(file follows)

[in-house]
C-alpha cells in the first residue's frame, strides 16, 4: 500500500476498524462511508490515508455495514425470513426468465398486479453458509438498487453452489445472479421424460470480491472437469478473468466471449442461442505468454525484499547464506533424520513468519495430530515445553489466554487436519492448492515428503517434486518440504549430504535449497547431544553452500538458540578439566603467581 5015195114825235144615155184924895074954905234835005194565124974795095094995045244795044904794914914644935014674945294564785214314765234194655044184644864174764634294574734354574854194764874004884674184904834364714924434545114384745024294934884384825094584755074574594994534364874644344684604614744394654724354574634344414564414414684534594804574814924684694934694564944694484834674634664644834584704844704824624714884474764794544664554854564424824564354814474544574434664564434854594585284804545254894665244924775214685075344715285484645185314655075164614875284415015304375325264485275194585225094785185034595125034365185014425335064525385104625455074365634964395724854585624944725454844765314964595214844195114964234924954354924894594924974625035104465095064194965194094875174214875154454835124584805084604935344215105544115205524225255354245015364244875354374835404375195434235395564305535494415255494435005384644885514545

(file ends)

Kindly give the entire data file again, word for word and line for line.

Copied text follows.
[in-house]
C-alpha cells in the first residue's frame, strides 16, 4: 500500500476498524462511508490515508455495514425470513426468465398486479453458509438498487453452489445472479421424460470480491472437469478473468466471449442461442505468454525484499547464506533424520513468519495430530515445553489466554487436519492448492515428503517434486518440504549430504535449497547431544553452500538458540578439566603467581 5015195114825235144615155184924895074954905234835005194565124974795095094995045244795044904794914914644935014674945294564785214314765234194655044184644864174764634294574734354574854194764874004884674184904834364714924434545114384745024294934884384825094584755074574594994534364874644344684604614744394654724354574634344414564414414684534594804574814924684694934694564944694484834674634664644834584704844704824624714884474764794544664554854564424824564354814474544574434664564434854594585284804545254894665244924775214685075344715285484645185314655075164614875284415015304375325264485275194585225094785185034595125034365185014425335064525385104625455074365634964395724854585624944725454844765314964595214844195114964234924954354924894594924974625035104465095064194965194094875174214875154454835124584805084604935344215105544115205524225255354245015364244875354374835404375195434235395564305535494415255494435005384644885514545